In its preliminary ruling of today, the ECJ has followed its AG and decided that Council Directive 2001/23/EC (the ‘Directive’) must be interpreted as precluding national legislation, such as Article 61(3) of the Belgian WCO (now Article XX.86(3) WER), which, in the event of the transfer of an undertaking which has taken place in the context of proceedings for judicial restructuring by transfer under judicial supervision (‘GROG’) applied with a view to maintaining all or part of the transferor or its activity, entitles the transferee to choose the employees which it wishes to keep on.
On 23 April 2012, NV Echo entered into a judicial reorganisation proceeding. A collective agreement could not be reached and on 19 February 2013, a GROG was initiated. On 22 April 2013, NV Prefaco took over the business of NV Echo together with two-thirds of the total employees of the transferor.
Plessers, who was one of the dismissed employees, argued (among other things) that Article 61(3) WCO violates the Directive. According to Article 61(3) WCO, the transferee can choose which employees it wishes to keep on provided that the decision is dictated by technical, economic and organisational reasons and that the choice is carried out without unlawful distinction (the latter limitation basically adds a layer of protection to the benefit of the staff representatives). This provision indeed deviates from the principle that the transferor’s rights and obligations arising from a contract of employment existing on the date of a transfer shall, by reason of such transfer, be transferred to the transferee (Article 3(1) of the Directive). The question that the ECJ has been called to examine is whether the right of option for the transferee under Article 61(3) WCO, insofar as the GROG is applied with a view to maintain all or part of the transferor or its activities, falls under the derogations in Articles 5(1) or 4(1) of the Directive.
The ECJ’s decision
To fall under Article 5(1) of the Directive, the transferor must be (i) the subject of a bankruptcy proceeding or any analogous insolvency proceeding (ii) which has been instituted with a view to the liquidation of the assets of the transferor and (iii) is under the supervision of a competent public authority. The ECJ followed its AG and ruled that the GROG does not satisfy any of those three prongs. First, the GROG is not a bankruptcy proceeding or any analogues insolvency proceeding. The reasoning is that although a GROG can – and often will – result in a liquidation of the transferor, this is not always the case. Second, the primary objective of the GROG is the continuation of the undertaking, and not its liquidation. In this context, the AG refers to the Smallsteps-case, in which the Court clarified that although there may be some overlap of objectives within the aims of any given procedure, ‘the primary objective of a procedure aimed at ensuring the continuation of the undertaking is, in any event, the safeguarding of the undertaking concerned’. Third, the ECJ ruled that the supervision of a judicial trustee (‘mandataire de justice’) who has to organise a transfer ‘in the name of and on behalf of the debtor’ (Article 60 WCO) is insufficient to satisfy the third prong (since the supervision of a ‘mandataire de justice’ is more limited than the supervision of a liquidator in a liquidation proceeding).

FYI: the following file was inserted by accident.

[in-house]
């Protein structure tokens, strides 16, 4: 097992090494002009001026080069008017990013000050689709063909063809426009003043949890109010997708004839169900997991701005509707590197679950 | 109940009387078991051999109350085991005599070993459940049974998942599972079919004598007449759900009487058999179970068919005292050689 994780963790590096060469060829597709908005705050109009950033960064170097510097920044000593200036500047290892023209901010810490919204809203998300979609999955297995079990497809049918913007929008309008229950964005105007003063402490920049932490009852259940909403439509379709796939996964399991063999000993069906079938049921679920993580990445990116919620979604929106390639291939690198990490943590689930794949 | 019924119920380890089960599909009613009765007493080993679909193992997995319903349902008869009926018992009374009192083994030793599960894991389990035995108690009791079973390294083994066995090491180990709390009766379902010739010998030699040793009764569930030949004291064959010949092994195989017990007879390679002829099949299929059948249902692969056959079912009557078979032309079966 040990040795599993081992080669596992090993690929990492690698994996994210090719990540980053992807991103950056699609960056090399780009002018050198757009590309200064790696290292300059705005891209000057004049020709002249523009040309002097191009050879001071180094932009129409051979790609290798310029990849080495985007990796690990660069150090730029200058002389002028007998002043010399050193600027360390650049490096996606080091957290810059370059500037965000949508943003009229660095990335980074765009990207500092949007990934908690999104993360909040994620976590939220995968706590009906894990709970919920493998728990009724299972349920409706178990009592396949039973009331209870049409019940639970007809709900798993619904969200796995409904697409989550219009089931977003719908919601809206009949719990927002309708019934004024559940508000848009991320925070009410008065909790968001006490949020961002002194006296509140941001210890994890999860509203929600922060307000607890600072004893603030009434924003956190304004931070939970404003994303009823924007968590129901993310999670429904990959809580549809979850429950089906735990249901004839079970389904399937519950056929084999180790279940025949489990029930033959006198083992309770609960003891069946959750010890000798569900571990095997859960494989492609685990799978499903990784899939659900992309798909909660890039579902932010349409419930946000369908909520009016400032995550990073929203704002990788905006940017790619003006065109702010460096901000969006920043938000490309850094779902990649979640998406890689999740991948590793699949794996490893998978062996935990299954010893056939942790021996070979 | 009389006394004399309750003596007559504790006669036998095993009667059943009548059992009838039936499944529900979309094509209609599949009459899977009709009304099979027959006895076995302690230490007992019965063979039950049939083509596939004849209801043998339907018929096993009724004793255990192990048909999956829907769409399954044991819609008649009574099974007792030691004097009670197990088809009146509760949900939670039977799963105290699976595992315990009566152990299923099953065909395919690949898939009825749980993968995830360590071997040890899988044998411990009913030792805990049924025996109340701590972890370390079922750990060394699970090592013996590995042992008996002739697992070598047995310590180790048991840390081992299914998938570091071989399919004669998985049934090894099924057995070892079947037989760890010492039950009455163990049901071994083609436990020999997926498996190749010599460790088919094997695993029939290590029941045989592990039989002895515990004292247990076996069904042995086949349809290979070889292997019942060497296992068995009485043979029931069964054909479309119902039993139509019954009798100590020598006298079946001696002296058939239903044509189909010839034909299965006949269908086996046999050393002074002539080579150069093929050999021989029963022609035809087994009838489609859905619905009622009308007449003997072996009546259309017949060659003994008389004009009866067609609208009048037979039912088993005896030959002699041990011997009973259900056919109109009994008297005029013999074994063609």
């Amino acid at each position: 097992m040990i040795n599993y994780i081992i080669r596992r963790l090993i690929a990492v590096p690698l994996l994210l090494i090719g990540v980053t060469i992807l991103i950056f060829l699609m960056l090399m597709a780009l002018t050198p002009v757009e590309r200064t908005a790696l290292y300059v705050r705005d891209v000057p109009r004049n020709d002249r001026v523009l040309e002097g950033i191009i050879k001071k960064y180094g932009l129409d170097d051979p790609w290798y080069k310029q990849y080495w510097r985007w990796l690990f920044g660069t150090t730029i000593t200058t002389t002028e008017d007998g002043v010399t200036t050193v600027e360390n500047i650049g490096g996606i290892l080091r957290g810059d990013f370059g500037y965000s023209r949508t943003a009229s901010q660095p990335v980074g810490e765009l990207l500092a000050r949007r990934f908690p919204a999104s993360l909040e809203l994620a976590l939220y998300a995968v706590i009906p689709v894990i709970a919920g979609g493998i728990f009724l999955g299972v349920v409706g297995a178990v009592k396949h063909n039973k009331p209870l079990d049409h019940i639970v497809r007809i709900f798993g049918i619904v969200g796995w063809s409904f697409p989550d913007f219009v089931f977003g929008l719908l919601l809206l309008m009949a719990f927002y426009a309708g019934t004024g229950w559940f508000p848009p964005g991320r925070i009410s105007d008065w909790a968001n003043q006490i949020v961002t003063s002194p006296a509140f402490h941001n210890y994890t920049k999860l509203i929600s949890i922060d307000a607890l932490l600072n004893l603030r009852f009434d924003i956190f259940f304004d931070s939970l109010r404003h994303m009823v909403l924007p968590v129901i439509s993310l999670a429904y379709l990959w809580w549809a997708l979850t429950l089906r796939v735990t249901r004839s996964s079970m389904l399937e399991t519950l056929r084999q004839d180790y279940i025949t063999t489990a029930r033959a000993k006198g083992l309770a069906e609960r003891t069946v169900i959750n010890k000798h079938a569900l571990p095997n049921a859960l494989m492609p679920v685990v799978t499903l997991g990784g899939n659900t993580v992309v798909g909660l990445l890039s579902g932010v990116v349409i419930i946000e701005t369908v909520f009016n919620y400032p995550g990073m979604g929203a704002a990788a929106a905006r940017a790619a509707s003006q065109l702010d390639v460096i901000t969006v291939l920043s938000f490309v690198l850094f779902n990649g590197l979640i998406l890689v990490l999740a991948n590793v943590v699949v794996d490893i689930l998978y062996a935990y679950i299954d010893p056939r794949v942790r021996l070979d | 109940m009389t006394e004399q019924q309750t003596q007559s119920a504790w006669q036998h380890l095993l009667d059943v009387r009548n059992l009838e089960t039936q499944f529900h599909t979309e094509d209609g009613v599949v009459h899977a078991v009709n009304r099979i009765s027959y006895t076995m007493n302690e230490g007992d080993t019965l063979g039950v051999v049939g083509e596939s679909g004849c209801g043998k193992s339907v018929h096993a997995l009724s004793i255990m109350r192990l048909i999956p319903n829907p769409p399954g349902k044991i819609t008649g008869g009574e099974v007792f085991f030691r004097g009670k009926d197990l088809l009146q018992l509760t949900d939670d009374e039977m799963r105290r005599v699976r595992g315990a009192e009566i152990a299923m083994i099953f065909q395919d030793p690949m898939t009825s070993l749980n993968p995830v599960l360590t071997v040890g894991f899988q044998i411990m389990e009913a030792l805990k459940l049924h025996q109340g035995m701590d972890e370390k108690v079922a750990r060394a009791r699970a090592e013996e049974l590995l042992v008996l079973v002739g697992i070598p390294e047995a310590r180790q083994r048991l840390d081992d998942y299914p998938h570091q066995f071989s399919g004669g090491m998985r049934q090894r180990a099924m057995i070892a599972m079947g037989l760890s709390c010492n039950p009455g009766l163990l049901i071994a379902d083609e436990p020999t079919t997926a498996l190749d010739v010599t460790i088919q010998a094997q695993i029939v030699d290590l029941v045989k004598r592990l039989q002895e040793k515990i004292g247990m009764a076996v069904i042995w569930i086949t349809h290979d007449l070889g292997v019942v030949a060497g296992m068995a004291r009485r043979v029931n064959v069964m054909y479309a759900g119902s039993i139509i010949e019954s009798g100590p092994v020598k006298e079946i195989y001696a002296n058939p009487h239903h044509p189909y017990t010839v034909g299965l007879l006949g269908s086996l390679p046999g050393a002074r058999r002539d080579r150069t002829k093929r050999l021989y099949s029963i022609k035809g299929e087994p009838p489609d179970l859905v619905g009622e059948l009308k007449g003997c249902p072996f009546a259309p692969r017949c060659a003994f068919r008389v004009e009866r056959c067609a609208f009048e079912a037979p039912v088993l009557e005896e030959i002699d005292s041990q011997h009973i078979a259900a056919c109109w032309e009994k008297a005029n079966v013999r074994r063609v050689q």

In interpreting the facts-based derogation in Article 4(1), providing the permissible causes for dismissal (ETO reasons), the ECJ argued that the transferee should prove that the dismissals are caused by additional economic, technical or organisational circumstances such as the impossibility of transferring the staff to other stores (Kirtruna en Vigano). See §§58-59: